©Erik Agar/Shutterstock.com

Although common in the state, sheet web weavers aren’t commonly spotted. Unlike the other two spiders we’ve already identified in this list, sheet web weavers are quite small (less than ¼ inch long). They don’t set up their webs in open environments — instead, they seek out vegetation close to the ground. This is where they set up their fine sheet webs, away from prying eyes. These non-sticky webs are used to capture unsuspecting prey that crashes into the vertical threads and falls down to the sheet web, where the sheet web weaver has the convenience of biting them right through their webs. These spiders are dark and shiny with different colorations, including black and red and black and brown.

4. Jumping Spider

Scientific Name: Salticidae

Close-up of jumping spider

Jumping spiders

may make their way closer to New Yorkers as they find mailboxes and windowsills cozy.

©Miles Boyer/Shutterstock.com

Jumping spiders may make their way closer to New Yorkers as they find mailboxes and windowsills cozy. They also enjoy hanging out around plants. They’re tiny, however, and not easy to spot unless you’re looking for them. These spiders are known for their incredible intelligence and their ability to jump great distances (up to 50 times their own length!). They don’t weave webs to capture prey; instead, they actively hunt, using the light of the day. They do produce silk; however, they use it almost like a bungee cord. Before they jump, they lower their abdomens to the surface to establish their draglines. These black spiders with white markings and greenish/bluish metallic eyes have stubby bodies — and they are very clever!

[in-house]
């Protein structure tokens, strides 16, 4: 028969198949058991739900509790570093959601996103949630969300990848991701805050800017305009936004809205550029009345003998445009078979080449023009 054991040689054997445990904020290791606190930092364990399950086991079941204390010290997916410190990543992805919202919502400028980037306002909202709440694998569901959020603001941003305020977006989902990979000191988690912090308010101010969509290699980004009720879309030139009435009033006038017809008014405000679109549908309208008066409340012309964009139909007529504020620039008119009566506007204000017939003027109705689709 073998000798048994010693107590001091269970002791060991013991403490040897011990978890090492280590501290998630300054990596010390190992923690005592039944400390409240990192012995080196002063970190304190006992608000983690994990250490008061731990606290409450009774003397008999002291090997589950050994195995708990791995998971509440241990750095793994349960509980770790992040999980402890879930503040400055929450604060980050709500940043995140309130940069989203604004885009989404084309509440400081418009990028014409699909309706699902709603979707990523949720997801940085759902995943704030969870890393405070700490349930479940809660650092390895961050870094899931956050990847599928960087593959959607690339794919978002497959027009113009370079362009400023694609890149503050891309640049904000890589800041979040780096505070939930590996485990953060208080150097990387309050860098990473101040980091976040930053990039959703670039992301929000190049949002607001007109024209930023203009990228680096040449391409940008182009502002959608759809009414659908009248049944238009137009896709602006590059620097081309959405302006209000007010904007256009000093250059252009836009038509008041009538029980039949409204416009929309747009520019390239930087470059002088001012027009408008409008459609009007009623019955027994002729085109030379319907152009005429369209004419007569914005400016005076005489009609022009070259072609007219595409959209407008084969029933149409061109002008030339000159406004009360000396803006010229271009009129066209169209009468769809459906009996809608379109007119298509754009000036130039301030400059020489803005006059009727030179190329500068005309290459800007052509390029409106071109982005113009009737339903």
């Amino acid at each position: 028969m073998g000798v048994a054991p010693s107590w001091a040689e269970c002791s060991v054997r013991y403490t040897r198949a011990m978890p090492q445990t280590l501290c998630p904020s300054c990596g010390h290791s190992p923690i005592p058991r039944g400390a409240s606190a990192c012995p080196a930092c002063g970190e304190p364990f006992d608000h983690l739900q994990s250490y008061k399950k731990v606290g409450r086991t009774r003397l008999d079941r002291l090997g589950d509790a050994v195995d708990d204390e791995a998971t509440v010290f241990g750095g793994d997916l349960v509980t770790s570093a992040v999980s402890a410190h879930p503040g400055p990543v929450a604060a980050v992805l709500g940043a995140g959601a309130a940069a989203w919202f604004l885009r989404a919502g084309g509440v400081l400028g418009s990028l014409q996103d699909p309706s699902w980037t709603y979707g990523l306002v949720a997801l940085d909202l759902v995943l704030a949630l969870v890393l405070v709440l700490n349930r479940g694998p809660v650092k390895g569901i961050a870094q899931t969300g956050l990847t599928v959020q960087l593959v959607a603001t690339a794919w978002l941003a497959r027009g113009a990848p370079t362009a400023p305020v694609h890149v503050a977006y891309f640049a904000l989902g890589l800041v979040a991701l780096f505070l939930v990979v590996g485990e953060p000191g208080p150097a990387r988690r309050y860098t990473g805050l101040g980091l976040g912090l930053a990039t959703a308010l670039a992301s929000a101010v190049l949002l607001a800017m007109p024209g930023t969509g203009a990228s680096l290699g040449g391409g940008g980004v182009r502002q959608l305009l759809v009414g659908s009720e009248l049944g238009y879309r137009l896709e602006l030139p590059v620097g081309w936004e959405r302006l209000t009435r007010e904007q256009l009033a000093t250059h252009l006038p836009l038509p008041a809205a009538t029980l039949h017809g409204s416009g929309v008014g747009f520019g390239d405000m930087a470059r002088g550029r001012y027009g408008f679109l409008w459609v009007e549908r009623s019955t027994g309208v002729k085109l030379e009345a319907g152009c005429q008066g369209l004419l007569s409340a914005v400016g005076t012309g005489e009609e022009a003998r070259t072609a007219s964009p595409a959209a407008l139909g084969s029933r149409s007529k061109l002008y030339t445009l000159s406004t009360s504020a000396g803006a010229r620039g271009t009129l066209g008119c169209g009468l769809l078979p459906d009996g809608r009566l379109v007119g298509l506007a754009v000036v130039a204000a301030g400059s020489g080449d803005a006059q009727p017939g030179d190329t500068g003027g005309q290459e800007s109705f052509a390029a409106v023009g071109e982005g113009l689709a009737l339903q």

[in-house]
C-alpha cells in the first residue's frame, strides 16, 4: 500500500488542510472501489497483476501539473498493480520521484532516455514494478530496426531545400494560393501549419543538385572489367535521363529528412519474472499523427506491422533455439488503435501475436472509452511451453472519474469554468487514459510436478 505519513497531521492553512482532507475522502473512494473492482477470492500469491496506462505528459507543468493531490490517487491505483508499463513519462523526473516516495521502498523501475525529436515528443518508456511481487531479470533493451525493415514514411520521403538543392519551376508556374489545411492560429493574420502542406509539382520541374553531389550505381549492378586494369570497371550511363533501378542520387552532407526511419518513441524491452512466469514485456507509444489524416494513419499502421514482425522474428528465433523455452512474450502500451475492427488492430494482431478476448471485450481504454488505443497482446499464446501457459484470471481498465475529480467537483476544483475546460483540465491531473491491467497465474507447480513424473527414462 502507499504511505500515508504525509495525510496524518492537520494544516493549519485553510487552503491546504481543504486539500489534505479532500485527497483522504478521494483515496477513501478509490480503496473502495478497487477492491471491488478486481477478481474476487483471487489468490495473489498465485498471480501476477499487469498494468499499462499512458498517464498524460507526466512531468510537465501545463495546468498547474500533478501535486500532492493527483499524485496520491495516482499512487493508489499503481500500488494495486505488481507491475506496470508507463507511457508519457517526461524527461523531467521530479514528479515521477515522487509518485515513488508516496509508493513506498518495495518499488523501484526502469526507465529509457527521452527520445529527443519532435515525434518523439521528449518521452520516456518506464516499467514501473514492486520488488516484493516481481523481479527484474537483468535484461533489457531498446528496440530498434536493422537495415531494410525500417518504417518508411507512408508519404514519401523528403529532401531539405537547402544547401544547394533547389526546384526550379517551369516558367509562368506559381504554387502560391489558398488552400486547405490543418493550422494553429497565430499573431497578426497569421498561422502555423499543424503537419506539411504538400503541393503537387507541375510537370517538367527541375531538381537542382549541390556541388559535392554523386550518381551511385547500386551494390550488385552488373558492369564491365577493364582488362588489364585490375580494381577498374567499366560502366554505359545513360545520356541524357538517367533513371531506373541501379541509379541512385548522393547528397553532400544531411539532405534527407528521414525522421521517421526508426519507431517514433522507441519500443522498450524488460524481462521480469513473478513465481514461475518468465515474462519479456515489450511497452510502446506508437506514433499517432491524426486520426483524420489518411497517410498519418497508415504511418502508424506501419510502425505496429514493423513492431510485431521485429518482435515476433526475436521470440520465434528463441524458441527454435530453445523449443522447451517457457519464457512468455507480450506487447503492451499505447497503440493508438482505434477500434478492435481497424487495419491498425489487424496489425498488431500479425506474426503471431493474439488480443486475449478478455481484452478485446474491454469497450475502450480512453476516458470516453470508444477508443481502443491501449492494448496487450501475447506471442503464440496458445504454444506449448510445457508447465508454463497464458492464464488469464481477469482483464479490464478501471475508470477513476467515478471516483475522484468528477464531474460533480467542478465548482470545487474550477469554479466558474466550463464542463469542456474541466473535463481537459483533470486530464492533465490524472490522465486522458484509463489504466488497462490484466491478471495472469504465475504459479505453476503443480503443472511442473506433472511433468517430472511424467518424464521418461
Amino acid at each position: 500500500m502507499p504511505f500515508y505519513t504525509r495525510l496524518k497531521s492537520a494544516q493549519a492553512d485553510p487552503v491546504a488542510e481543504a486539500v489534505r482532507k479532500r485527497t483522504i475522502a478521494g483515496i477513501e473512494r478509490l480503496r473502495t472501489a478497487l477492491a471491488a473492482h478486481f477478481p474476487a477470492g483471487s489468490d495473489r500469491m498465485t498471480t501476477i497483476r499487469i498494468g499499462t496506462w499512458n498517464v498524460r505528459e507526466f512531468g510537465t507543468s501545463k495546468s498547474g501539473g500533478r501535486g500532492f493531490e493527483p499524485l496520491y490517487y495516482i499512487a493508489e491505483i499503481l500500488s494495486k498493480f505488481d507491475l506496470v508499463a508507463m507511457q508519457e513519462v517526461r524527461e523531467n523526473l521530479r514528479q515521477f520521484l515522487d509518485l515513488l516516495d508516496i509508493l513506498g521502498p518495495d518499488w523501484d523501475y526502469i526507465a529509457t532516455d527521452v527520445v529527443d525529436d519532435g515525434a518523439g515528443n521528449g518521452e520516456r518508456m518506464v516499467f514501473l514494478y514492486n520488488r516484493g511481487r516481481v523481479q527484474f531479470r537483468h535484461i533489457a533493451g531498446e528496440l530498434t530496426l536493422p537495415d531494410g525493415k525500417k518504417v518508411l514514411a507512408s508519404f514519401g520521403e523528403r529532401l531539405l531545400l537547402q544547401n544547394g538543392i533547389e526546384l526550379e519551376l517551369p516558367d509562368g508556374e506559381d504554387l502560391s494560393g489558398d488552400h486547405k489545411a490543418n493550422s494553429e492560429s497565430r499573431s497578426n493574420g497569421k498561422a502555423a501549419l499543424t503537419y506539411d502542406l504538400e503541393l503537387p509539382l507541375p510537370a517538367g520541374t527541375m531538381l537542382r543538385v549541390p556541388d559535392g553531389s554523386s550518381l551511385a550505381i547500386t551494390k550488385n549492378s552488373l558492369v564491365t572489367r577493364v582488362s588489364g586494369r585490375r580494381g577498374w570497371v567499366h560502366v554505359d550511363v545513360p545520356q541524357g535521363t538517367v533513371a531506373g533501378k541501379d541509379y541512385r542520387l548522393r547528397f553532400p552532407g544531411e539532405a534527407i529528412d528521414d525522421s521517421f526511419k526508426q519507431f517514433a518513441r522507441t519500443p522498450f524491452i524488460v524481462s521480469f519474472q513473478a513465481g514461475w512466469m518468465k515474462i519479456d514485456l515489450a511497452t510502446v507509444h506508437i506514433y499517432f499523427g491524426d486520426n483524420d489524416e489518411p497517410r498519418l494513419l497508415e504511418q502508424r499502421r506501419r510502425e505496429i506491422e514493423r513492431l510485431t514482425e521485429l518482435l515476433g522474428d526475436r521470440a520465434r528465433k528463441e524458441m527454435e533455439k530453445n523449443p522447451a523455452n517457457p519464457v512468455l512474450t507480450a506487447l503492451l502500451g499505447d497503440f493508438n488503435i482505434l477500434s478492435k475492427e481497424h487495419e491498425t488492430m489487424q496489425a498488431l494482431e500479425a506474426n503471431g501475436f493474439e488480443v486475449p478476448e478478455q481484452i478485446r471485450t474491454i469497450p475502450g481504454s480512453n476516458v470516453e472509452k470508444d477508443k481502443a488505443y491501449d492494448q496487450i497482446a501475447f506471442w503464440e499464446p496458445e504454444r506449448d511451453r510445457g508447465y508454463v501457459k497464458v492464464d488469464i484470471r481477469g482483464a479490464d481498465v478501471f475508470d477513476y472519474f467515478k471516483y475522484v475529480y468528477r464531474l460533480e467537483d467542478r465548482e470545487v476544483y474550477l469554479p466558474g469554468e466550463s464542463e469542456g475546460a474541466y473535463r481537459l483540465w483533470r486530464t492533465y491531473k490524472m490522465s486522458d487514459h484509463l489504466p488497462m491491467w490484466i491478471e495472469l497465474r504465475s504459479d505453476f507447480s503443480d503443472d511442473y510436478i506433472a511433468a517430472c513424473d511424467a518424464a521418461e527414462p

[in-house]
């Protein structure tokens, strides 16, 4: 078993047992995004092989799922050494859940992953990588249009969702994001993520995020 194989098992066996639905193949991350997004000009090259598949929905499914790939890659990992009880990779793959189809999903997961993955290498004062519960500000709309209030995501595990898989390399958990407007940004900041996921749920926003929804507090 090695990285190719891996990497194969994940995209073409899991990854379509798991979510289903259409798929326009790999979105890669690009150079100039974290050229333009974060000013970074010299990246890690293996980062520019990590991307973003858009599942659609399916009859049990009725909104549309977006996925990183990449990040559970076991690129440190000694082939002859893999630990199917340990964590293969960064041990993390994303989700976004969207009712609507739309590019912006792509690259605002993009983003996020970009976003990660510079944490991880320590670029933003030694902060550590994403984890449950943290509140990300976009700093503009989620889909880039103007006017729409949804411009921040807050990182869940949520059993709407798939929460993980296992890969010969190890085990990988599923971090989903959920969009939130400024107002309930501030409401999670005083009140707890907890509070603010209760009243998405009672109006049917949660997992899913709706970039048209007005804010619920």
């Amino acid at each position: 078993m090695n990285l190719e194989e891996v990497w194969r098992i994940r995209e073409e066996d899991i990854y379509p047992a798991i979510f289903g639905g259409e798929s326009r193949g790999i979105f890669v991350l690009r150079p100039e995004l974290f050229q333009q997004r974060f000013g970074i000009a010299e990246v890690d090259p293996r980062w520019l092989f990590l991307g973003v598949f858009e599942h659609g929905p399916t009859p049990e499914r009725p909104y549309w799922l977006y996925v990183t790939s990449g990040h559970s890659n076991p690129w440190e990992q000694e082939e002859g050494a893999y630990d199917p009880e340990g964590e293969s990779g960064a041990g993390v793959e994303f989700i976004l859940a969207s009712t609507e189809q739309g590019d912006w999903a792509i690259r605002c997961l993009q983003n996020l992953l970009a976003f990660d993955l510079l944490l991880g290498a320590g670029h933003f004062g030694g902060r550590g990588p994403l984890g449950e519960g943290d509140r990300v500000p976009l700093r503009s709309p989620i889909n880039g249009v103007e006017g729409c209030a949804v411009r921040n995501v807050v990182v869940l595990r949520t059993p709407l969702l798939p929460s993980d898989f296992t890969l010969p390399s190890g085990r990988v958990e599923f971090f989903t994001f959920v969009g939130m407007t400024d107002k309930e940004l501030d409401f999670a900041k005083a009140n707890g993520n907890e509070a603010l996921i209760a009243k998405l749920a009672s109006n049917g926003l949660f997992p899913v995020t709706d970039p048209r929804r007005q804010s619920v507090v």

5. Wolf Spider

Scientific Name: Lycosidae

Tigrosa georgicola

The

wolf spider has dark colorations that appear black

, including brown, dark brown, and gray.

©Marshal Hedin / Creative Commons – Original / License

The wolf spider has dark colorations that appear black, including brown, dark brown, and gray. They are large, furry spiders, that may intimidate the most fearless person at first glance. Their legs are very sturdy, and they have a total of eight eyes, which gives them great vision. These spiders are typically found close to the ground, sometimes hanging out in the lower portions of plants. In New York, you can spot these by heading out after nightfall. If you take a flashlight with you and point it downward, you will spot several silvery reflections. These are the eyes of wolf spiders hanging out in their preferred close-to-the-ground environment. They are not aggressive so long as they are not perturbed. Humans may accidentally agitate these spiders, however, and a bite results in pain, swelling, and inflammation.


Share this post on:
About the Author

Angie Menjivar is a writer at A-Z-Animals primarily covering pets, wildlife, and the human spirit. She has 14 years of experience, holds a Bachelor's degree in psychology, and continues her studies into human behavior, working as a copywriter in the mental health space. She resides in North Carolina, where she's fallen in love with thunderstorms and uses them as an excuse to get extra cuddles from her three cats.

Thank you for reading! Have some feedback for us? Contact the AZ Animals editorial team.